The British vaccine programme and those who guide it, run it and oversee it, presents one of the clearest examples of unaccountable, misguided and possibly criminal decisions made by a group of self-interested medical apparatchiks, in the history of British medical politics. The programme began initially to fall apart under the pressure of adverse damage reports in the 1970s. But instead of opening the doors to accountability and a minimal democracy, the DH, the government and political appointees like Professor David Salisbury, shut the gates of Whitehall and like unhappy totalitarians went on buying shoes and having architects build monuments to their greatness while the nation’s children suffered.
Your mileage may vary but the statistics show a remarkable diminution in the suffering caused by vaccine-preventable illnesses for the nation’s children.
Bear in mind that Patrick Holford is Head of Science and Education at Biocare so, presumably, they believe that he has scientific credibility. In association with Professors David Smith and Philip Cowen, he wants to influence the health of schoolchildren and be allowed to run further studies with them despite the lamentable results to date and the fact that Professor Smith has had to acknowledge that they haven’t done a “proper job” and their work ‘lacked rigour’.
It is difficult to know what the University of Oxford makes of two of their senior academics seeming to be ensorcelled by Patrick Holford’s charisma and so associated with his increasingly outre views. Maybe we’re being unjust – maybe Professors David Smith and Philip Cowen do believe that “deaths from vaccination are actually the nebulous, sudden infant death syndrome deaths” – we await a clarification.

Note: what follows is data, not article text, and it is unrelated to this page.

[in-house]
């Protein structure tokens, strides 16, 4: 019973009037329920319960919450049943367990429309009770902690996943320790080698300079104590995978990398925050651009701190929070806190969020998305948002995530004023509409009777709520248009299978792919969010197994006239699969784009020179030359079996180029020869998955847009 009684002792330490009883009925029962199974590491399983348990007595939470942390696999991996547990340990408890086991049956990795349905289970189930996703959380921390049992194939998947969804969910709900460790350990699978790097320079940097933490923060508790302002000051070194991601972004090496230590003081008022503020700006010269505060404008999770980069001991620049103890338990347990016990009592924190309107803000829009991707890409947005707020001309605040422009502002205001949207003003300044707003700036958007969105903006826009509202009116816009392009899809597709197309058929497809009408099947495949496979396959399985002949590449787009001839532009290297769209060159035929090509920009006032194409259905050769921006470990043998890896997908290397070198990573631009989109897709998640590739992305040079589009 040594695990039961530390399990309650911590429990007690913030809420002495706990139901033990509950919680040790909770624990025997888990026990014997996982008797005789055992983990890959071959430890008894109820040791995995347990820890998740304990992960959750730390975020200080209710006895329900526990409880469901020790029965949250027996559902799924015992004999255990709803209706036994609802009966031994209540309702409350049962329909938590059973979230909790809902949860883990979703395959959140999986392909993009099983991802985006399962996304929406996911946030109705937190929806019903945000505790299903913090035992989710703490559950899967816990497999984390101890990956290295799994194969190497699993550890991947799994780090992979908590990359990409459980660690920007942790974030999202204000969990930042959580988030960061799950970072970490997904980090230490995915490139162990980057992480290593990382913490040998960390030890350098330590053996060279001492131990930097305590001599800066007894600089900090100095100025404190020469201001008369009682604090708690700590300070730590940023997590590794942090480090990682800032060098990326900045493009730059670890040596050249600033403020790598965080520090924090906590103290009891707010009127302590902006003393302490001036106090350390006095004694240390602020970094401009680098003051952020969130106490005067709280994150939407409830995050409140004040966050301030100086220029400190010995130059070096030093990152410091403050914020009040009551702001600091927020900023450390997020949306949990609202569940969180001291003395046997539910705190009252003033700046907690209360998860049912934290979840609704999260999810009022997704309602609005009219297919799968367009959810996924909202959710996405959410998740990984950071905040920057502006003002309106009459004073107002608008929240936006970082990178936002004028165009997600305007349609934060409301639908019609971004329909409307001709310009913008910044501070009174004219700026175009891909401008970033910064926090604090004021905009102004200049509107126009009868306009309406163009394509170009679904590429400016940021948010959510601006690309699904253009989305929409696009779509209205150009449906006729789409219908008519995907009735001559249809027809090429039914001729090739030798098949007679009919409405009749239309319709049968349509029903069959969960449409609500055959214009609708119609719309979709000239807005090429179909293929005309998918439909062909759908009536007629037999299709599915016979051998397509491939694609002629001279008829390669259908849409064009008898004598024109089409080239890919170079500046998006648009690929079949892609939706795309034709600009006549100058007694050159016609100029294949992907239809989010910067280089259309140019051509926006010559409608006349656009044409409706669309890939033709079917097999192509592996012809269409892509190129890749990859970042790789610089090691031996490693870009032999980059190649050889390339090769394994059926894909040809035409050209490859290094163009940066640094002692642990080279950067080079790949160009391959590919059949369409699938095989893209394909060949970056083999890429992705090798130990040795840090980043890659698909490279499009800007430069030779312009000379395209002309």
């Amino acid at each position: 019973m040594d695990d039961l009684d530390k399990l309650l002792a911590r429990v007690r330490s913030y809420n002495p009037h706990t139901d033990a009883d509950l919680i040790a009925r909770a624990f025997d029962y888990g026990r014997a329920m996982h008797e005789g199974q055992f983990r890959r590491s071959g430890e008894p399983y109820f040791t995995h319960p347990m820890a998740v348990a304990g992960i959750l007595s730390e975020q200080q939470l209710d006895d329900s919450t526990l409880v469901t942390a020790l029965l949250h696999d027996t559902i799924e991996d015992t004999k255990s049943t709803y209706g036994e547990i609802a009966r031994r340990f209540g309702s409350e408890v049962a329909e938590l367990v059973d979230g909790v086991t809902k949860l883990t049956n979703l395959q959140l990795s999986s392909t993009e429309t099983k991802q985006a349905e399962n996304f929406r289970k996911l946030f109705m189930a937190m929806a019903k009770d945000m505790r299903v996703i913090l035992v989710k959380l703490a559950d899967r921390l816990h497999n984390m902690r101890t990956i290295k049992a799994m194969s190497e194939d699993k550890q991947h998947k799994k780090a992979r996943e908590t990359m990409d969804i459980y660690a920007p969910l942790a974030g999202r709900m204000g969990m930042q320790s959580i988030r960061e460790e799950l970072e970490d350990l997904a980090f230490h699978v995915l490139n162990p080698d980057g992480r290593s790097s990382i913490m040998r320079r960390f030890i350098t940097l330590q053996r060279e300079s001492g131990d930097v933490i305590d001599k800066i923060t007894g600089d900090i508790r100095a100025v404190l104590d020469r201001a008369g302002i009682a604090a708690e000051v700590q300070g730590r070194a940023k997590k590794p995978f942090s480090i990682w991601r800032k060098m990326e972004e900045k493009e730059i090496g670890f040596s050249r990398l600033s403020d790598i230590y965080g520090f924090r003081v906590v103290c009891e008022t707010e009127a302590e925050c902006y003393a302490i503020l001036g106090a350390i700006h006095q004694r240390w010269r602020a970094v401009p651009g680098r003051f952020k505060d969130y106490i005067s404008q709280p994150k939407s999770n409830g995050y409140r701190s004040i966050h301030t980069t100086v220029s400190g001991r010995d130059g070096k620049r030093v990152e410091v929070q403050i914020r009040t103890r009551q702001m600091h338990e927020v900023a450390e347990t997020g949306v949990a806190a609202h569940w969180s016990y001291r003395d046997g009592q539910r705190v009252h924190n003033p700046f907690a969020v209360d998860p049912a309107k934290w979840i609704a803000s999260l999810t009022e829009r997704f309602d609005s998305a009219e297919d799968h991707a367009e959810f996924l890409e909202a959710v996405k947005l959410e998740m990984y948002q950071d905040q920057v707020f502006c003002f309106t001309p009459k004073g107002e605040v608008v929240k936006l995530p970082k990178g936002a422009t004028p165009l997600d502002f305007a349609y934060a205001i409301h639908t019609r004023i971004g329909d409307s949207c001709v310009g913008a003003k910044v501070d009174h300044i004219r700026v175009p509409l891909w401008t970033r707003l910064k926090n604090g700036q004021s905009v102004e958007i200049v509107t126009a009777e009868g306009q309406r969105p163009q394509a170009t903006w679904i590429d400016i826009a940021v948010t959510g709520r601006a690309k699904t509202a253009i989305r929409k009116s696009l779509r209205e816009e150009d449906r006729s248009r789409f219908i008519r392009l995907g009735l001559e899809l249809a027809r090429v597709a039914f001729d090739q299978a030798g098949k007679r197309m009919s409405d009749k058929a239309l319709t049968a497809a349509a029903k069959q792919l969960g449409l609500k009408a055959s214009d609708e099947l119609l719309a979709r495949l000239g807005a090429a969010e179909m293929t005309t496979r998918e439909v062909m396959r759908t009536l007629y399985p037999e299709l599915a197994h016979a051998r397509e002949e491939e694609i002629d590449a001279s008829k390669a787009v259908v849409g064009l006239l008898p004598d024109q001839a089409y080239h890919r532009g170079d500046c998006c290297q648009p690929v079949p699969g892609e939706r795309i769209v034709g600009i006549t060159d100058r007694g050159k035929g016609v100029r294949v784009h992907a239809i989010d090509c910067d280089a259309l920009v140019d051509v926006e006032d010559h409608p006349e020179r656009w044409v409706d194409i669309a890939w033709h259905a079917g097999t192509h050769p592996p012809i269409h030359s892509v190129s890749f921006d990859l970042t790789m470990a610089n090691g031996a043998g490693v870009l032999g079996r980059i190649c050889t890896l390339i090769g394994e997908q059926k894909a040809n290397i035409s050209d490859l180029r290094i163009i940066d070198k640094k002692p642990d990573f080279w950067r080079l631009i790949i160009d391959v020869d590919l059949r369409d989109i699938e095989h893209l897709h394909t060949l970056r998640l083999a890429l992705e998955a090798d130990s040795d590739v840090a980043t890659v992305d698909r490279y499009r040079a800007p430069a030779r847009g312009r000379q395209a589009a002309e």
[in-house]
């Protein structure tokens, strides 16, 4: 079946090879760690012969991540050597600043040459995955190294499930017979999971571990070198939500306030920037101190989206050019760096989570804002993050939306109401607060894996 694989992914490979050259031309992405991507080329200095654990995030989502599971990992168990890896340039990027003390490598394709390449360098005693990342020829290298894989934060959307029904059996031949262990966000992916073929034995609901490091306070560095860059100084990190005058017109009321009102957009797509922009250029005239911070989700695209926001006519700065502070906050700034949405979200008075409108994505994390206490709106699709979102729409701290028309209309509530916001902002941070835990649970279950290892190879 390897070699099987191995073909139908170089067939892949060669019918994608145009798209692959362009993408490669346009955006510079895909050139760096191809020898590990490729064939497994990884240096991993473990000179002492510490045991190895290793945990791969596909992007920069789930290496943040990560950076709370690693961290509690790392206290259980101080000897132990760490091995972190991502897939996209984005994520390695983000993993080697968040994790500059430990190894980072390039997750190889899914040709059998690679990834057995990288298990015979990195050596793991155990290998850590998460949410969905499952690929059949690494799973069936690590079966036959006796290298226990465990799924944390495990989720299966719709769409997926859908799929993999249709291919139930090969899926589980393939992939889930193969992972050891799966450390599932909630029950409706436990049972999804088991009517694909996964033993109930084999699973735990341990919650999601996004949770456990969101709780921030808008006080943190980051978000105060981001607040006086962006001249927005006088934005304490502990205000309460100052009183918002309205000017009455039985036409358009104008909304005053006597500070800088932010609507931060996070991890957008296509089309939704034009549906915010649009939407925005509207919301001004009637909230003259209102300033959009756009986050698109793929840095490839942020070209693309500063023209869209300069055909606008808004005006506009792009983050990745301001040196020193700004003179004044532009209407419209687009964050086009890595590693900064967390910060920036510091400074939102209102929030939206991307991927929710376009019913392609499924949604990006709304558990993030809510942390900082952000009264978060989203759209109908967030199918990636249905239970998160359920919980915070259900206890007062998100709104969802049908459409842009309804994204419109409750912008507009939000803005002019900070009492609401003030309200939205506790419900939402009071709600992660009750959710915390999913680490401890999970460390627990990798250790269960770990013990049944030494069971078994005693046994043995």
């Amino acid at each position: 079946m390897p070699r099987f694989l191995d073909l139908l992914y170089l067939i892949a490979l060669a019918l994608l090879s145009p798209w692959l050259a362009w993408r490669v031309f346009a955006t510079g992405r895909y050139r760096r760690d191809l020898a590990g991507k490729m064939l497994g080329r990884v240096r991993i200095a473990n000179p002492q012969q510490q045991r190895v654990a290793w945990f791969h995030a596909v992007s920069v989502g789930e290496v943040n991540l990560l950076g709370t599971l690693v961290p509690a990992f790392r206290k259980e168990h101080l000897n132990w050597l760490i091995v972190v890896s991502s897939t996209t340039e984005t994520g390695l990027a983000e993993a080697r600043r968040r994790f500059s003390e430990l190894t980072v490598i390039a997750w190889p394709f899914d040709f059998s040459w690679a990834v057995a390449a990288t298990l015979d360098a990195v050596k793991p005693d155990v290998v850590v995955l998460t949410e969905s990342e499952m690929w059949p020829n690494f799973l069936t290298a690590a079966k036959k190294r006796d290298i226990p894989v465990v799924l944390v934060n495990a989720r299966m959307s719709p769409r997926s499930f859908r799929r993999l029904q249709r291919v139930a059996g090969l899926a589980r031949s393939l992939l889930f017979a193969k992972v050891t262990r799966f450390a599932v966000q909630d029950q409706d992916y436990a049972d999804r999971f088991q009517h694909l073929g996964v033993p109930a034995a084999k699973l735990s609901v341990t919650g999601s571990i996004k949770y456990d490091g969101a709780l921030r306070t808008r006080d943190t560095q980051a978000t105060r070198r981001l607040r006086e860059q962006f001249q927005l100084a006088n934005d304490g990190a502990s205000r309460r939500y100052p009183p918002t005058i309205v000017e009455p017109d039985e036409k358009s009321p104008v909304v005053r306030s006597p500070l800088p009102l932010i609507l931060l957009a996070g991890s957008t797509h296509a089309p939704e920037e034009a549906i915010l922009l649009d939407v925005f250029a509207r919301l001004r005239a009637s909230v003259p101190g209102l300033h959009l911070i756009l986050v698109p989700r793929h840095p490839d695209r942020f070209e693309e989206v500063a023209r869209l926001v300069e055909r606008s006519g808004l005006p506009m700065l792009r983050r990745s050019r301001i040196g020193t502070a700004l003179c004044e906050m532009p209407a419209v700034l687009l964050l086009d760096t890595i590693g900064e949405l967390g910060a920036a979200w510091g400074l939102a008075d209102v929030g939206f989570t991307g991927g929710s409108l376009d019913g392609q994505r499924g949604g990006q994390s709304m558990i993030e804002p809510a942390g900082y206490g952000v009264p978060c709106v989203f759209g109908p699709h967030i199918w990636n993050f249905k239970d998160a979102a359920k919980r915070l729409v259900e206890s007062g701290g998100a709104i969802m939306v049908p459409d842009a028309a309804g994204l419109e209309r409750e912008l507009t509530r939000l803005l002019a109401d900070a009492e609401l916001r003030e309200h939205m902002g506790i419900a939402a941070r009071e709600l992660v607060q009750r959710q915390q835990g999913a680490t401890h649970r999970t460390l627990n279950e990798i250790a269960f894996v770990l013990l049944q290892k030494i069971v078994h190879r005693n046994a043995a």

We can’t think of a single monument to Professor Salisbury. HolfordWatch is aware that Patrick Holford constantly refers to having set up the Institute for Optimum Nutrition in a very rose-tinted, revisionist history sort of way – a sort of monument to himself and his ego, if you will. Are totalitarians unhappy? Is this some totalitarian weltsmertz or glimmerings of conscience that the author would otherwise seem to deny that the officials have? Have neither the author nor Holford bought shoes since the 1970s? Answers on a postcard.
Update: 13:00. BBC overview of SIDS reports:
In 1971, when records of SIDS first started, there were 1,600 deaths a year.
Cot deaths fell massively in 1997 after research from New Zealand found that babies were much safer sleeping on their backs.
Other studies have shown links between smoking during pregnancy and in the same room as babies, overheating and keeping the baby’s head uncovered.
According the the Foundation for the Study of SIDS:
The latest figures show that 300 babies die suddenly and unexpectedly every year in the UK. This marks a reduction of 65% since the advice on reducing the risk of cot death started to be known.
This is still too many and a tragedy for the families who experience this bereavement. However, we thought it useful to quote some numbers.
Update 21 April: some weeks after starting the blog, Patrick Holford decided to allow comments from his paying-subscribers, still not to the general public. However, for one post only, he as decided to open up his comments.